Managing Log Files


Log files can accumulate rapidly and must be actively managed. This page contains an overview of common log management topics such as log rotation, retention, and removal.

Log rotation

Appian log files are rotated to limit the total size of logs. Some files are rotated based on the date, while other files may be rotated based on file size. When a log reaches its size limit, the system creates a new file of the same name to continue logging, and renames the old file with a numerical suffix. For example: file_downloads.log will become file_downloads.log.1.

Never configure HTTP integration request/response logging using the files. Making any change to the log4j.appender.INTEGRATION_REQ_RESP_ALL properties will lead to unexpected behavior. Instead, they should be configured in the Admin Console.

Limiting log file size

The maximum size for any log file is determined by the following property in the files:


By default, this value is set to 10MB. You can modify this property to increase or decrease the maximum size of the file.

Log retention

Logs continue to rotate until the maximum number of log files for that log is reached. Once the maximum is reached, the oldest will be deleted when a new log of the same name is created on the next rotation.

Log retention for Appian Cloud

The latest two log files for each log are retained. The only exceptions to this are:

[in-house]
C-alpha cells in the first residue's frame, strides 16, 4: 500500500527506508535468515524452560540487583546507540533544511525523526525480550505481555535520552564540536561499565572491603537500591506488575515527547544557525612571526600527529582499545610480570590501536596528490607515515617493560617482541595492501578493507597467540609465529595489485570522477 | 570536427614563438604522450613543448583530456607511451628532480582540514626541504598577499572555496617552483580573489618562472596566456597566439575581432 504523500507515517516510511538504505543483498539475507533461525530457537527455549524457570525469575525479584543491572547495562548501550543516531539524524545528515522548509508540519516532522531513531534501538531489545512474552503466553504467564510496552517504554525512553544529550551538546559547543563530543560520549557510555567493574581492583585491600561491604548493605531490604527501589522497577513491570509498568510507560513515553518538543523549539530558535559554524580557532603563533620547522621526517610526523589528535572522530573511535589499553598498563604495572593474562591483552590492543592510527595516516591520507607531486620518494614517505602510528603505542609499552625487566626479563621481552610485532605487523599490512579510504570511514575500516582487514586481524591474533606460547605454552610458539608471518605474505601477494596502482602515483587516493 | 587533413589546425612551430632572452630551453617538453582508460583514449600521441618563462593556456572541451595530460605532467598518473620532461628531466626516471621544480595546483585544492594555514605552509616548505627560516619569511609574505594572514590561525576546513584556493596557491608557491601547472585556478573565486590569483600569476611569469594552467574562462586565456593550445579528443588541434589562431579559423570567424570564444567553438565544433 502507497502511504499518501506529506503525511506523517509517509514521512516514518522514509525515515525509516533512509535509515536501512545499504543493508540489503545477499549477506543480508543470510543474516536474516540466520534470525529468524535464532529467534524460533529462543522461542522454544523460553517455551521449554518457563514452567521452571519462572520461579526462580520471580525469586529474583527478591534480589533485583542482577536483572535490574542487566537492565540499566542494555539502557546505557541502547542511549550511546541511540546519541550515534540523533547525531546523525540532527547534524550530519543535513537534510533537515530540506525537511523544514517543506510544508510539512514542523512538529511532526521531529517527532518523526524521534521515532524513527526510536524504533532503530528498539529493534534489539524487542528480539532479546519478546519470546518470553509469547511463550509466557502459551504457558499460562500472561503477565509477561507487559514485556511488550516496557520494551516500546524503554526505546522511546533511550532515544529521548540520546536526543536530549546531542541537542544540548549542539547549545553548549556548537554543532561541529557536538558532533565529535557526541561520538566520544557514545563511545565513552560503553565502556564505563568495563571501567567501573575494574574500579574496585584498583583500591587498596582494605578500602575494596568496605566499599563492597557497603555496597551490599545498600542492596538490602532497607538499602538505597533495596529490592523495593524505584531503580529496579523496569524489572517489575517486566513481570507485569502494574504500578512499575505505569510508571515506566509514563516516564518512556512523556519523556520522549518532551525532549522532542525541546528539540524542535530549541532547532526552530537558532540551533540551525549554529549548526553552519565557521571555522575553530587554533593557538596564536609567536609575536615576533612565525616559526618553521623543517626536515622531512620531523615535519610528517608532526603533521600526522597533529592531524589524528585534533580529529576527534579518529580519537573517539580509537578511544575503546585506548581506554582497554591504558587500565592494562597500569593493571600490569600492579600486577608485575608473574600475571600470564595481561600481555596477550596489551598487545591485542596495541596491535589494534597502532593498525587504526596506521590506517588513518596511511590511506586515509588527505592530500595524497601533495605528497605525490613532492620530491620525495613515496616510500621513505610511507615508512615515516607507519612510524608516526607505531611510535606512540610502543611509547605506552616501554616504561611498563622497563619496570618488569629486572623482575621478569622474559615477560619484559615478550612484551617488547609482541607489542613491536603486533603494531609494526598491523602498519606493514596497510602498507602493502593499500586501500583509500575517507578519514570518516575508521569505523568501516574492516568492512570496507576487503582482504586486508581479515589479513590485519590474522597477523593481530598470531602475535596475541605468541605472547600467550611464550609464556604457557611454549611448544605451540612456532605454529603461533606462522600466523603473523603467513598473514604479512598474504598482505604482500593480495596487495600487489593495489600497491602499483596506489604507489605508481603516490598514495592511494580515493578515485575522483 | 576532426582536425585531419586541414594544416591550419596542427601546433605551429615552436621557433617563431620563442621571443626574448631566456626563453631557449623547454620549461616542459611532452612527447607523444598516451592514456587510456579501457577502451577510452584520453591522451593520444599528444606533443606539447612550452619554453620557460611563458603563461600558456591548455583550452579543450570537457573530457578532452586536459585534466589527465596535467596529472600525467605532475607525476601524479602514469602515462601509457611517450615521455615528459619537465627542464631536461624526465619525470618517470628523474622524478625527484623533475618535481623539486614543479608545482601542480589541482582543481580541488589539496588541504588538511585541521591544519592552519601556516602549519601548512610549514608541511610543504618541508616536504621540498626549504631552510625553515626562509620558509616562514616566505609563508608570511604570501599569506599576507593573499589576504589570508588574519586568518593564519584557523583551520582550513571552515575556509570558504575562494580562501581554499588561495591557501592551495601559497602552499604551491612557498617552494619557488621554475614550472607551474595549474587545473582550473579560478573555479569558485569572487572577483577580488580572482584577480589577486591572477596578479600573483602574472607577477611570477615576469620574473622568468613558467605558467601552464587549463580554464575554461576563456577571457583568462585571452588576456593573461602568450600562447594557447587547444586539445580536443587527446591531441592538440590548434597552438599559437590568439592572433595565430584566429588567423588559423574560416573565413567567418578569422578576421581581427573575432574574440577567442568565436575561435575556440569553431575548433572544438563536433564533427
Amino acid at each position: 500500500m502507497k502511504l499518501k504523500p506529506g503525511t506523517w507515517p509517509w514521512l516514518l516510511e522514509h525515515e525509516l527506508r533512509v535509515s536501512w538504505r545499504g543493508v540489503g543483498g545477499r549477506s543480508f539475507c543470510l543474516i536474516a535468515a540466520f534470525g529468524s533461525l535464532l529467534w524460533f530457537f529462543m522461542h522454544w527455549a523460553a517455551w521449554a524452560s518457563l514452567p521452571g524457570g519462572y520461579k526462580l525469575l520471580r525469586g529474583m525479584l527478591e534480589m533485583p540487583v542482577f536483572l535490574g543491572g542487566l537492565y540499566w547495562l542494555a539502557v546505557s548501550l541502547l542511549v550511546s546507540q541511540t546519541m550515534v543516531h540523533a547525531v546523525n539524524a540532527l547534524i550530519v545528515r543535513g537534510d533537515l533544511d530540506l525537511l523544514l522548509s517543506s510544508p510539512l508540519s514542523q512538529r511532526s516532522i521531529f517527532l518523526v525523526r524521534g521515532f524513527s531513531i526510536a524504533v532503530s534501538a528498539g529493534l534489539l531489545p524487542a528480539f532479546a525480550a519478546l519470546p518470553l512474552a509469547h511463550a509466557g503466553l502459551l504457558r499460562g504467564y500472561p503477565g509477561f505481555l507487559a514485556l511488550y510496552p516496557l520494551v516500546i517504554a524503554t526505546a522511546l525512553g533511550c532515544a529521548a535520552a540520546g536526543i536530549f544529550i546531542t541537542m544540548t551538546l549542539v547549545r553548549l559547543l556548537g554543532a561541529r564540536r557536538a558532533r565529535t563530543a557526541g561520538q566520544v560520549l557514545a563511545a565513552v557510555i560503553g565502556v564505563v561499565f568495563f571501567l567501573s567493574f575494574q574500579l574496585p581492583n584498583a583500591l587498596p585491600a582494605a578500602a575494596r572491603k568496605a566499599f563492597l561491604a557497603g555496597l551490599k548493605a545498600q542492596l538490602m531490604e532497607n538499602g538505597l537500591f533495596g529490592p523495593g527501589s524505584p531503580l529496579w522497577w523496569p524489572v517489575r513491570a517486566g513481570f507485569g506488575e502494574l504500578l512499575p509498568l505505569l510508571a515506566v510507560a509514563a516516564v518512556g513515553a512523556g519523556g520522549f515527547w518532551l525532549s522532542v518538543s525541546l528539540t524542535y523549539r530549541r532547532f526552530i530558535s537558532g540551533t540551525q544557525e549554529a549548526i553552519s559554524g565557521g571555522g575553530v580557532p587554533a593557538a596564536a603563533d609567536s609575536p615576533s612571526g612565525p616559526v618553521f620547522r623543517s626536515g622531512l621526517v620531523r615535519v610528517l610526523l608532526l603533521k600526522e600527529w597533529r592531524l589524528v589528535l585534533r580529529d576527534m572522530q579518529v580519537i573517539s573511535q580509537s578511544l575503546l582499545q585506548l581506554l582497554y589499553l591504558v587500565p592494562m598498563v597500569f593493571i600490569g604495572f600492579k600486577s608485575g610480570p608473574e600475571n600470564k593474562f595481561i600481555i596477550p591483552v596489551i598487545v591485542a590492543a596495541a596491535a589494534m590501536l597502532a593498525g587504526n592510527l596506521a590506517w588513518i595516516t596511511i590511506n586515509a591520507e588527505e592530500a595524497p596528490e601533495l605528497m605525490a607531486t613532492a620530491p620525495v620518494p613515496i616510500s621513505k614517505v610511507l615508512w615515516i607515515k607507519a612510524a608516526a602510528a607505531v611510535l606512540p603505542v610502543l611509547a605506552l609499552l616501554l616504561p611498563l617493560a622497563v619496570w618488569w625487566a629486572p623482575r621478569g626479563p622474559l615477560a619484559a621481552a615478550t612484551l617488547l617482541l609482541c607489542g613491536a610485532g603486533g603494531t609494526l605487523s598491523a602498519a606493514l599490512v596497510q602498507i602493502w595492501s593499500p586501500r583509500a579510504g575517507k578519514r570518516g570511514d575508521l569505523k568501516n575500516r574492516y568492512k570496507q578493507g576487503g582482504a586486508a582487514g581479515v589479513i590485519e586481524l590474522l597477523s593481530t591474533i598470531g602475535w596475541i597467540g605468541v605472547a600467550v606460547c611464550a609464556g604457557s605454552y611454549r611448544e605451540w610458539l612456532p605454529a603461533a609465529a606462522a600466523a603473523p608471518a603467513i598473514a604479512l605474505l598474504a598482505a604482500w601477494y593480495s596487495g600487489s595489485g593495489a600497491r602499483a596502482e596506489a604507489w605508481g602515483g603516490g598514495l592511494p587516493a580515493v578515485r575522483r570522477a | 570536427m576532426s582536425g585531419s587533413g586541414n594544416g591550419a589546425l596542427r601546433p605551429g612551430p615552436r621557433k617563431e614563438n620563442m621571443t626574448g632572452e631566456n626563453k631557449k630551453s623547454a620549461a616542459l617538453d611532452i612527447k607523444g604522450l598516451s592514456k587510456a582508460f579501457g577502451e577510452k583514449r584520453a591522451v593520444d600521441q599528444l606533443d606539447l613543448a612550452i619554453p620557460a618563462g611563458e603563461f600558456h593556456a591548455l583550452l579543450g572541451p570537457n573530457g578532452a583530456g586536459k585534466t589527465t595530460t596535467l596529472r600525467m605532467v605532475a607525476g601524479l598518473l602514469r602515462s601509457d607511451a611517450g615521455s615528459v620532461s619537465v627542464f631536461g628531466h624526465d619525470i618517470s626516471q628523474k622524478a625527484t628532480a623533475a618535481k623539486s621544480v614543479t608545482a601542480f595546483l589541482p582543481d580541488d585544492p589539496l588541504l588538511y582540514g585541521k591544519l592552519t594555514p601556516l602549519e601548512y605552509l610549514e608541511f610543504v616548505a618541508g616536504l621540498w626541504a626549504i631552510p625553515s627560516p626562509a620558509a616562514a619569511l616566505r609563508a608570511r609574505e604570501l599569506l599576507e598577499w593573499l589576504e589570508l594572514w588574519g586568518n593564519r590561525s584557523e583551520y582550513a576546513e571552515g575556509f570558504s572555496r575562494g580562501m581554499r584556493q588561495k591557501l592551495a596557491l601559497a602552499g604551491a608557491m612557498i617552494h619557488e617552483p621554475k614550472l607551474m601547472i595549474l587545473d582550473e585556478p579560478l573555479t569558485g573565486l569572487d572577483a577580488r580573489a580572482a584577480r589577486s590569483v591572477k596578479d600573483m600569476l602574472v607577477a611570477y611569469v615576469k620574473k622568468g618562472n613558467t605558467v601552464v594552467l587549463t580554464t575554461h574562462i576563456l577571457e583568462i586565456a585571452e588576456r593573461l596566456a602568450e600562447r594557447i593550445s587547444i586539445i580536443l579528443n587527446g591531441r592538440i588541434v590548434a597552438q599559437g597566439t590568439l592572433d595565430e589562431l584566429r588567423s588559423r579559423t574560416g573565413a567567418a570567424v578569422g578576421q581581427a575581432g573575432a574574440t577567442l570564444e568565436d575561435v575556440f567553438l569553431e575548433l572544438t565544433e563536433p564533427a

• The application server log, which is periodically compressed as needed.
  • The Cloud database audit logs, which are retained in the <APPIAN_HOME>/logs/audit/rdbms directory for one week.

Older log files in Appian Cloud are deleted every 10 minutes.

Limiting number of log files

The number of files that are created is limited by the following property in the file:


By default, most logs retain a maximum of 10 old versions, but some retain 100 or 1,000. You can find the default value for each log listed in Modify this property to define the maximum number of log files to keep.

Removing log files

To prevent log files from consuming excessive disk space, you must periodically run the cleanup.bat (.sh) script to move or delete older log files. You can find the script here:


To remove aging log files, use the logs argument, passing the path to a backup folder and the number of log files to keep.

For example:

./ logs -target /appian_backup_log_files/ -keep 3

This command moves all but the three most recent log files to the/appian_backup_log_files/ directory.

See also: Data Maintenance

Securing log files

Log files, particularly troubleshooting and audit files, can include usernames, content ids, and other information that may be considered sensitive. The <APPIAN_HOME>/logs/ directory, its subdirectories, and the files within it should be secured accordingly so that only trusted administrators can access them.

To learn how to secure system files and directories, see your operating system's documentation.

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